Overcrowded, unsanitary conditions seen at immigrant detention centers


Immigrant youths covered the dirty concrete floors of the Border Patrol holding cells here, sprawled shoulder to shoulder and draped in grubby Red Cross blankets, enveloped in a haze of sweat and body odor.

Groups of girls and boys stared out the windows of their cells, some of the girls holding babies of their own, as agents watched from a central monitoring station. A girl could be seen scrubbing her armpits at the back of the cell.

This 4,900-square-foot detention center near the Mexican border in south Texas was built to house 250, but for the last few months it has been holding twice that, thanks to what U.S. officials say is an unprecedented influx of children and families, most from Central America, hoping for refuge in the United States.

More than 800 of the youngsters are being held at a former warehouse in Nogales, Ariz., now also deployed as a detention center for migrant youths.

Facing growing controversy over reports of crowded and unsanitary conditions, Border Patrol officials on Wednesday provided the first limited public access to the two facilities, allowing reporters on brief, controlled tours for glimpses of children and a few mothers detained there at the end of their often long journeys from places as far away as Guatemala, Honduras and El Salvador.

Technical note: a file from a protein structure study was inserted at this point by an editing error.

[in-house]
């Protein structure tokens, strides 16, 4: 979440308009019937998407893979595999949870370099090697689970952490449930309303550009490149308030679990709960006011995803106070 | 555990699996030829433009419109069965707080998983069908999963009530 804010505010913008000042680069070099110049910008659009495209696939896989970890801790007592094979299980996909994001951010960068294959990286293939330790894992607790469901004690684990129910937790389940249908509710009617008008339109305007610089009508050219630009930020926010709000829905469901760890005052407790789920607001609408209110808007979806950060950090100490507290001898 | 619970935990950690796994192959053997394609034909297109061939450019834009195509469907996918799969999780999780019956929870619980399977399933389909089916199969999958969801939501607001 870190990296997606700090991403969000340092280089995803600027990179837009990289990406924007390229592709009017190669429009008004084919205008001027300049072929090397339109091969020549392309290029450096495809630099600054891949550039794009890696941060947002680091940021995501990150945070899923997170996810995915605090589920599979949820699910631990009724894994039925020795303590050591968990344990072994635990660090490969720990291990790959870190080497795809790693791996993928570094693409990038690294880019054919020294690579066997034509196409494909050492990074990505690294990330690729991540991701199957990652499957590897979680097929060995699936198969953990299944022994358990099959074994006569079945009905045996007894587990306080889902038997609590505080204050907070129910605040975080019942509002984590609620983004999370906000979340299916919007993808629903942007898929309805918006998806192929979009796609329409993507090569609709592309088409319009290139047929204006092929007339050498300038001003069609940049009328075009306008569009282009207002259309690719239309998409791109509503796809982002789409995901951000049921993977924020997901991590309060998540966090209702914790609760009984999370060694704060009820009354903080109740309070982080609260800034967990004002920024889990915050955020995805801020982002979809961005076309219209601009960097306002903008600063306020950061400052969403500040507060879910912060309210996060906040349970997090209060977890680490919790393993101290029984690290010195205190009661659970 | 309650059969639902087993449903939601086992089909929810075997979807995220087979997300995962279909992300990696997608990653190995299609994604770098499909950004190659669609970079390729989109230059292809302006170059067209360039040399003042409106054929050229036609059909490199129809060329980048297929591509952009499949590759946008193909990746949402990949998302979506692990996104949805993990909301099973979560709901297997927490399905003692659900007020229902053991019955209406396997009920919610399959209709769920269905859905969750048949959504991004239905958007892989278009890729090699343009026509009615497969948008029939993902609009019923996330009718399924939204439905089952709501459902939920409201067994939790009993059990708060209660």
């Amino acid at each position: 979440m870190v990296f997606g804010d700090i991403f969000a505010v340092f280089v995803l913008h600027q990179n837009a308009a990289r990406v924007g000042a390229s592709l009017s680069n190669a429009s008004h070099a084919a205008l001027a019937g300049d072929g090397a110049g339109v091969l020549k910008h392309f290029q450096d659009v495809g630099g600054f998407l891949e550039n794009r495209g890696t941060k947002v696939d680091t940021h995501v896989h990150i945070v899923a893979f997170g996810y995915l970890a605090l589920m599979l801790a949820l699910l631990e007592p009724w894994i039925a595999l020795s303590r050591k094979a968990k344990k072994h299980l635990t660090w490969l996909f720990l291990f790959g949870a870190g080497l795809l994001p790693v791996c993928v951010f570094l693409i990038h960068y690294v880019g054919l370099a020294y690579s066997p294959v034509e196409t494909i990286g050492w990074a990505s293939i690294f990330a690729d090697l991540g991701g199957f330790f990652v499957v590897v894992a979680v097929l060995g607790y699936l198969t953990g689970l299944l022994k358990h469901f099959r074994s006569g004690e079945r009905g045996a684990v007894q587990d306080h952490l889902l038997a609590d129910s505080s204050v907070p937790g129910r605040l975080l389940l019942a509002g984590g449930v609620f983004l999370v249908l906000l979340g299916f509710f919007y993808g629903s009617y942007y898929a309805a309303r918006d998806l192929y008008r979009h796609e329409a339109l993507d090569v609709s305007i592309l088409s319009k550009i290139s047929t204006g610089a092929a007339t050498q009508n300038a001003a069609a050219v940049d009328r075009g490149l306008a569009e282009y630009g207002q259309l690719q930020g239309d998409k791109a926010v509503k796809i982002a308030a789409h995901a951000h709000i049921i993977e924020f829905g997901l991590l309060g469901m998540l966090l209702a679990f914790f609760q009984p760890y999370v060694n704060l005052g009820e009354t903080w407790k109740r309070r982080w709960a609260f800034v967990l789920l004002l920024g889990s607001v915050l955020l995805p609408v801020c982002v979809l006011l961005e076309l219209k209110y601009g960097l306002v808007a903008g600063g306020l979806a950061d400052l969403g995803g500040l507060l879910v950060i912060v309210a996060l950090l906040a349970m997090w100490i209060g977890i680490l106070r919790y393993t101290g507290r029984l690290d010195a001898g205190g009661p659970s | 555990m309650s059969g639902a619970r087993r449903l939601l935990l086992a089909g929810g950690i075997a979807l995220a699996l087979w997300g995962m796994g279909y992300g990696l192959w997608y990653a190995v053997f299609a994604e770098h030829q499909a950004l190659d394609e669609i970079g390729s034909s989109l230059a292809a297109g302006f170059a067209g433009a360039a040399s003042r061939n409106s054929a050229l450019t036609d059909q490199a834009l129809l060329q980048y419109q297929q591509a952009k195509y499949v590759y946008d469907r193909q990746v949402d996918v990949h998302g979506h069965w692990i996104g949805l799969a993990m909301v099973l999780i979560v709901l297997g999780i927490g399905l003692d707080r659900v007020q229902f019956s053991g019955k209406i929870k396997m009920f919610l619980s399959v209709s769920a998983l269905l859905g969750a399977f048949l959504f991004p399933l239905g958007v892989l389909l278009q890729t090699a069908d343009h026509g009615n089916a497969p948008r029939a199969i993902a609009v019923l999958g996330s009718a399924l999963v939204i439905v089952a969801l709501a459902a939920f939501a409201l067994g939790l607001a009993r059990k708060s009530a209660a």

In Arizona, most were corralled behind chain-link fences topped with razor wire, huddling for warmth on plastic mats under flimsy metallic Mylar blankets. A television was suspended from the ceiling. Banks of portable toilets served as sanitary facilities. Beside a recreation area, a camouflage tarp had been strung up to shield temporary showers.

In Brownsville, the group included young mothers, many of whom looked exhausted. Some of the children looked dazed or stared blankly from the cells, while others waved and smiled. Many slept.

In Nogales, children clung to the towering chain-link fences around their cells, staring at visitors. Some appeared to have been crying, with swollen and red eyes. Others simply stared.

Immigrant advocates say the latest images of overcrowded cells and dirty floors reinforce their concerns that U.S. Customs and Border Protection is ill-prepared for the influx and is not properly safeguarding immigrants rounded up along the border.

“The agency has not been especially consistent in affording access or broad access to these facilities. The lack of oversight and transparency is part of what has allowed these abuses to continue. This current situation is a recipe for abuse of vulnerable children,” said James Lyall, staff attorney at the American Civil Liberties Union of Arizona, which filed a complaint last week with the U.S. Department of Homeland Security, calling conditions at the stations “inhumane and inadequate.” [...]


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